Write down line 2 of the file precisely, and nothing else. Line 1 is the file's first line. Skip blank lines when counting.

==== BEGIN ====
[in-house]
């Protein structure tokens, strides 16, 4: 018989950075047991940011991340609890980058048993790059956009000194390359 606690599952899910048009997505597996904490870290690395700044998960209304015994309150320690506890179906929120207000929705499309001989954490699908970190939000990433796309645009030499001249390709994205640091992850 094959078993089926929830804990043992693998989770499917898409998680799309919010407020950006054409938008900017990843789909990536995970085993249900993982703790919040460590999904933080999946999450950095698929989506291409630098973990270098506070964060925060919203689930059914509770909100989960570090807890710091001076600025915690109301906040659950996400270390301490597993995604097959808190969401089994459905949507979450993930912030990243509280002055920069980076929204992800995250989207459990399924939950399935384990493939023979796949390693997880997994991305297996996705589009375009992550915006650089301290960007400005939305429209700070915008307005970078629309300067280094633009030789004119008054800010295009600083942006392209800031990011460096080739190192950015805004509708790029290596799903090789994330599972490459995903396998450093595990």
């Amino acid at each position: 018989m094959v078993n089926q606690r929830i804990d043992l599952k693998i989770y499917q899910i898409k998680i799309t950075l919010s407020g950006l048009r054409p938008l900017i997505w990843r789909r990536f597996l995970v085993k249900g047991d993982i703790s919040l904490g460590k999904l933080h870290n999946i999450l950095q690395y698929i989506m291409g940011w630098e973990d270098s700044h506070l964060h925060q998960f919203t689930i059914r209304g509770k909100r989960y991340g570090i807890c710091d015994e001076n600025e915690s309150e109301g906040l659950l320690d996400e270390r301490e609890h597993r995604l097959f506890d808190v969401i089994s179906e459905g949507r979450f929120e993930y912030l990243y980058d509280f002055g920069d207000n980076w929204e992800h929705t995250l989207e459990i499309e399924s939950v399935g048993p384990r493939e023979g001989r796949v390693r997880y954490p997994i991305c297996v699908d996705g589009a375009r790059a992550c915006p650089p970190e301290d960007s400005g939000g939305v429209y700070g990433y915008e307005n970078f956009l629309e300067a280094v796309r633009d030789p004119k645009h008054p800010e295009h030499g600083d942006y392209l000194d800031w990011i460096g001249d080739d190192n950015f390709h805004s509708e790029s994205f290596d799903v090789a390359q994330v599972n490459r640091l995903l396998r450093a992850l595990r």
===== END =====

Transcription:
């Protein structure tokens, strides 16, 4: 018989950075047991940011991340609890980058048993790059956009000194390359 606690599952899910048009997505597996904490870290690395700044998960209304015994309150320690506890179906929120207000929705499309001989954490699908970190939000990433796309645009030499001249390709994205640091992850 094959078993089926929830804990043992693998989770499917898409998680799309919010407020950006054409938008900017990843789909990536995970085993249900993982703790919040460590999904933080999946999450950095698929989506291409630098973990270098506070964060925060919203689930059914509770909100989960570090807890710091001076600025915690109301906040659950996400270390301490597993995604097959808190969401089994459905949507979450993930912030990243509280002055920069980076929204992800995250989207459990399924939950399935384990493939023979796949390693997880997994991305297996996705589009375009992550915006650089301290960007400005939305429209700070915008307005970078629309300067280094633009030789004119008054800010295009600083942006392209800031990011460096080739190192950015805004509708790029290596799903090789994330599972490459995903396998450093595990």